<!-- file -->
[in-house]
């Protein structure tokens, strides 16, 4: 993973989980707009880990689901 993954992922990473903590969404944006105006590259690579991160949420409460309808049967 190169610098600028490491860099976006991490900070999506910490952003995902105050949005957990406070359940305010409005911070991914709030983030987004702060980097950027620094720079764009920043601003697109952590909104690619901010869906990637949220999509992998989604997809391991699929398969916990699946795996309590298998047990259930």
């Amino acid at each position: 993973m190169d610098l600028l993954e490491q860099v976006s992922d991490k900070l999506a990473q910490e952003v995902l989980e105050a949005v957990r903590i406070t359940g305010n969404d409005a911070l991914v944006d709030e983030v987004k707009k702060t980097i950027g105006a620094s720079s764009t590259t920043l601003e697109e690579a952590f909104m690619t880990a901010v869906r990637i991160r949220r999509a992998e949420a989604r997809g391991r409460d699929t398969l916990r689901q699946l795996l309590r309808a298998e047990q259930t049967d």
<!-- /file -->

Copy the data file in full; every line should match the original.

[in-house]
């Protein structure tokens, strides 16, 4: 993973989980707009880990689901 993954992922990473903590969404944006105006590259690579991160949420409460309808049967 190169610098600028490491860099976006991490900070999506910490952003995902105050949005957990406070359940305010409005911070991914709030983030987004702060980097950027620094720079764009920043601003697109952590909104690619901010869906990637949220999509992998989604997809391991699929398969916990699946795996309590298998047990259930």
């Amino acid at each position: 993973m190169d610098l600028l993954e490491q860099v976006s992922d991490k900070l999506a990473q910490e952003v995902l989980e105050a949005v957990r903590i406070t359940g305010n969404d409005a911070l991914v944006d709030e983030v987004k707009k702060t980097i950027g105006a620094s720079s764009t590259t920043l601003e697109e690579a952590f909104m690619t880990a901010v869906r990637i991160r949220r999509a992998e949420a989604r997809g391991r409460d699929t398969l916990r689901q699946l795996l309590r309808a298998e047990q259930t049967d």